China’s resurgent demand for iron ore is helping Rio Tinto Group (RIO), the world’s third-largest mining company, catch up with its biggest rival BHP Billiton Ltd. in the bond market.
The extra cost to insure Rio’s bonds over BHP’s dropped 4.5 basis points to 42 yesterday, the biggest decline in more than two weeks, CMA data show. The gap is the least since September. Credit-default swaps on Rio, Australia’s largest iron-ore exporter, are falling faster than a global index of miners for a third week, data compiled by Bloomberg show.
Iron-ore prices have rebounded since a 19 percent drop last quarter, as China said last month December manufacturing output reached a five-month high. Rio Tinto will spend $3.4 billion to boost by 50 percent its Australian iron-ore output, which generates almost half its revenue. BHP (BHP) Billiton, which said yesterday profit fell for the first time since 2009, got 29 percent of sales from the material. Both companies benefit from a mining boom that prompted Australia’s central bank to retain the developed world’s highest borrowing costs this week.
“There had been a bit of nervousness around the iron ore price late last year,” Michael Bush, head of credit research at National Australia Bank Ltd. in Melbourne, said in a phone interview. “Rio is far more relatively exposed to iron ore than BHP is. It’s a stabilization of the iron ore market that’s giving a bit of additional confidence into Rio,” which may see its credit rating increase in coming months, according to Bush.
BHP’s profit dropped by 5.5 percent to $9.9 billion in the six months ended Dec. 31, the first decline since 2009, as rising costs and lower output and prices halved base metals earnings compared with the year-earlier period, the company said yesterday. The earnings were lower than the $10 billion average estimate from seven analysts surveyed by Bloomberg.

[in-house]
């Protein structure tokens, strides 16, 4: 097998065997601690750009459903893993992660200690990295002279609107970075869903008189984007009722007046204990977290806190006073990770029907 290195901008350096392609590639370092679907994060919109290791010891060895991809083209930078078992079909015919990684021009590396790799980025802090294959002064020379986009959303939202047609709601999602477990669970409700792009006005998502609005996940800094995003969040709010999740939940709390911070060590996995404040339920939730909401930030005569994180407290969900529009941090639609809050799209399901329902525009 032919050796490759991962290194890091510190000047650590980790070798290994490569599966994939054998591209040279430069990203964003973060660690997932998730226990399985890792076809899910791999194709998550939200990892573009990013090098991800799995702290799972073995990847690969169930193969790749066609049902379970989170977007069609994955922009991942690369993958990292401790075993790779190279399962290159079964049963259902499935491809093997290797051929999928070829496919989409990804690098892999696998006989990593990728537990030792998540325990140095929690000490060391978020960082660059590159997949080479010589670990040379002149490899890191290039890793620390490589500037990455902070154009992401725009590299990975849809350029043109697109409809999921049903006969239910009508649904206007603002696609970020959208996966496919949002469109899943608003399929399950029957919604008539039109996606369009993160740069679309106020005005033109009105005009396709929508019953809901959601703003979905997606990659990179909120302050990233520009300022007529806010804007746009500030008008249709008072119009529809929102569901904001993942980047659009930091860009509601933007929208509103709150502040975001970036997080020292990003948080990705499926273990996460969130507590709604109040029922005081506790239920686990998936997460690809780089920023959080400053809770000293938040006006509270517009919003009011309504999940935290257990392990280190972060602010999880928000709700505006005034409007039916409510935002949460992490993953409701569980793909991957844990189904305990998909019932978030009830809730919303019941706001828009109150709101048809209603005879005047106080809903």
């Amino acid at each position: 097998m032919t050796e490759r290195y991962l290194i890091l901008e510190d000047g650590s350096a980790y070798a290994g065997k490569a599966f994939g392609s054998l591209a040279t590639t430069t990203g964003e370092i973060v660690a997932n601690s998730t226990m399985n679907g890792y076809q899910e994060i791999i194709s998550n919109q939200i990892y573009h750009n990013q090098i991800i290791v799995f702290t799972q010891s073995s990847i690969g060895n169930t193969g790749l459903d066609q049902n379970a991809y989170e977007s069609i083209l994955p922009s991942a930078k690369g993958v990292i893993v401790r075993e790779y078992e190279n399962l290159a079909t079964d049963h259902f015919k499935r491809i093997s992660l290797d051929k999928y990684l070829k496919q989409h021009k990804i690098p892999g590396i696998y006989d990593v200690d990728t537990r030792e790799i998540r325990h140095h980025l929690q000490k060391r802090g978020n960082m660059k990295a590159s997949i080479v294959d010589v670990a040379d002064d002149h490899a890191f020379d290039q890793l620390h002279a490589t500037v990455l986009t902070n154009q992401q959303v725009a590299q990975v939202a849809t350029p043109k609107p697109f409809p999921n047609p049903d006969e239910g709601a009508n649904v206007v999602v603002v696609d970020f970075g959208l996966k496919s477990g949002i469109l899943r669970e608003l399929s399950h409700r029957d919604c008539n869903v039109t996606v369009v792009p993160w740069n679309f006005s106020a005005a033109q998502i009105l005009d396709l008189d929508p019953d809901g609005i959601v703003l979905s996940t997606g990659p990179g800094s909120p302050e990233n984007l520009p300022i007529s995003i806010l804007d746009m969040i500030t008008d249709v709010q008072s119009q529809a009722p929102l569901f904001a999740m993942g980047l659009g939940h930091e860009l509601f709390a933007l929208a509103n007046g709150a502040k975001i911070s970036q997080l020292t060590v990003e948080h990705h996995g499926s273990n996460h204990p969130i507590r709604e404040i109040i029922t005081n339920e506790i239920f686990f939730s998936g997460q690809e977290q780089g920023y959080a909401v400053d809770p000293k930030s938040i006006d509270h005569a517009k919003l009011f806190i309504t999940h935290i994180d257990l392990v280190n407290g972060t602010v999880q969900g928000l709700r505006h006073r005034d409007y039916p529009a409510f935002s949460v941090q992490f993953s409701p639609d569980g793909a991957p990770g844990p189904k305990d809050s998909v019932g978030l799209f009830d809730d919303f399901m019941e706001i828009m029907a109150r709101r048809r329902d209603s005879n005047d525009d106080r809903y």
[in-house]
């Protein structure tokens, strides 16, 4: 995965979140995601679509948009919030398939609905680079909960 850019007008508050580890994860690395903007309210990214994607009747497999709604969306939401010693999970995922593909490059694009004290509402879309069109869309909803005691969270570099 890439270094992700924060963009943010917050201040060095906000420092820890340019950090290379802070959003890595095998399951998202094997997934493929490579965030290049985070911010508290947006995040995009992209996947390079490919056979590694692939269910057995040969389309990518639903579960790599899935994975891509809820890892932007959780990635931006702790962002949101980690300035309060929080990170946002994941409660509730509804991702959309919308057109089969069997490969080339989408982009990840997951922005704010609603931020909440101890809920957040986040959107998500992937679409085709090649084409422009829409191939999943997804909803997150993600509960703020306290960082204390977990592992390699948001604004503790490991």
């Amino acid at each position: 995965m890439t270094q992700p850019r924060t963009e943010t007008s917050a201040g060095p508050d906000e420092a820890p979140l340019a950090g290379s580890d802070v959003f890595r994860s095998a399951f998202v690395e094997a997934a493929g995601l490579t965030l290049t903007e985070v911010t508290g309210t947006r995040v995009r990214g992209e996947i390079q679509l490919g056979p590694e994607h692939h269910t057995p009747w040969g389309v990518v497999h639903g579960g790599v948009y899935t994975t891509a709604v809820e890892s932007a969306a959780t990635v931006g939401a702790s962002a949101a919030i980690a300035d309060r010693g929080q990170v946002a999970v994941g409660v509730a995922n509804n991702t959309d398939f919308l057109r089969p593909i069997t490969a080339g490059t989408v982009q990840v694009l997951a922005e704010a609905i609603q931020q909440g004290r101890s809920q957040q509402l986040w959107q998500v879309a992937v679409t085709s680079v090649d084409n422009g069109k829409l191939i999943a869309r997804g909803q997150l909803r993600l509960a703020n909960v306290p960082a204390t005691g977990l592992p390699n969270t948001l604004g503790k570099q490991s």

Rio will report full-year net income rose 9 percent to a record $15.6 billion, according to the average of 23 analysts polled before the company announces its earnings today.
China is BHP and Rio’s biggest customer, providing 28 percent of revenue for both companies in their most recent financial years, according to data compiled by Bloomberg.
Iron ore slumped 30 percent during October as purchases in China slowed after weaker growth in the nation’s housing and construction sector, its biggest users of steel. Prices for the raw material have gained 3.4 percent since the start of 2012, according to data from The Steel Index.
Rio’s iron-ore sales generated 45 percent of its revenue in the six months to June 30.
The Standard & Poor’s GSCI Spot Index (SPGSCI) gained 4.7 percent since Dec. 31 as commodity prices increased after data indicated manufacturing was improving in China, India and the U.S.
“Recent economic data from China are supporting the view that China’s economy won’t face a hard landing,” said Gus Medeiros, senior credit analyst at Deutsche Bank AG in Sydney. “Credit risks associated with Rio have fallen as concerns about China have reduced.”
Australian mining bond yields are the lowest across 11 nations in Bank of America Merrill Lynch’s U.S. metals and mining index.
China’s economy expanded 8.9 percent during the fourth quarter, the slowest pace in more than two years, signaling the government may ease lending curbs and increase spending to revive demand. Premier Wen Jiabao reiterated last week his government will “fine-tune” policies to support growth.
Australian bonds are dropping on prospects Chinese demand will drive a rebound in economic growth for the Asia-Pacific region.